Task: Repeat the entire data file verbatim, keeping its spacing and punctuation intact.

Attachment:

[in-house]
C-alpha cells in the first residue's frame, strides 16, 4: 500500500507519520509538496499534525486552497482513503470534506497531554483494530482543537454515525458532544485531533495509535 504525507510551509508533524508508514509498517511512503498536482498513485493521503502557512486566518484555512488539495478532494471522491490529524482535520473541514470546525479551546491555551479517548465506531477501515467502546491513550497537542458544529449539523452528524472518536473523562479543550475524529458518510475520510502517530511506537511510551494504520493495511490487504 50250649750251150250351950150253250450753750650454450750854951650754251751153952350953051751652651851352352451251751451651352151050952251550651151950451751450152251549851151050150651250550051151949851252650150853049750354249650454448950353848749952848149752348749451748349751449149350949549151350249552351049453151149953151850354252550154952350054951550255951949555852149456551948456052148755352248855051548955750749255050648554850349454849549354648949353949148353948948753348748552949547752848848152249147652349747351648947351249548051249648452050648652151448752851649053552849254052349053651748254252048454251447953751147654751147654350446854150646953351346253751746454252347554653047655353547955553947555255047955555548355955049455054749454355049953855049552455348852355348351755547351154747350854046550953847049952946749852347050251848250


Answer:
[in-house]
C-alpha cells in the first residue's frame, strides 16, 4: 500500500507519520509538496499534525486552497482513503470534506497531554483494530482543537454515525458532544485531533495509535 504525507510551509508533524508508514509498517511512503498536482498513485493521503502557512486566518484555512488539495478532494471522491490529524482535520473541514470546525479551546491555551479517548465506531477501515467502546491513550497537542458544529449539523452528524472518536473523562479543550475524529458518510475520510502517530511506537511510551494504520493495511490487504 50250649750251150250351950150253250450753750650454450750854951650754251751153952350953051751652651851352352451251751451651352151050952251550651151950451751450152251549851151050150651250550051151949851252650150853049750354249650454448950353848749952848149752348749451748349751449149350949549151350249552351049453151149953151850354252550154952350054951550255951949555852149456551948456052148755352248855051548955750749255050648554850349454849549354648949353949148353948948753348748552949547752848848152249147652349747351648947351249548051249648452050648652151448752851649053552849254052349053651748254252048454251447953751147654751147654350446854150646953351346253751746454252347554653047655353547955553947555255047955555548355955049455054749454355049953855049552455348852355348351755547351154747350854046550953847049952946749852347050251848250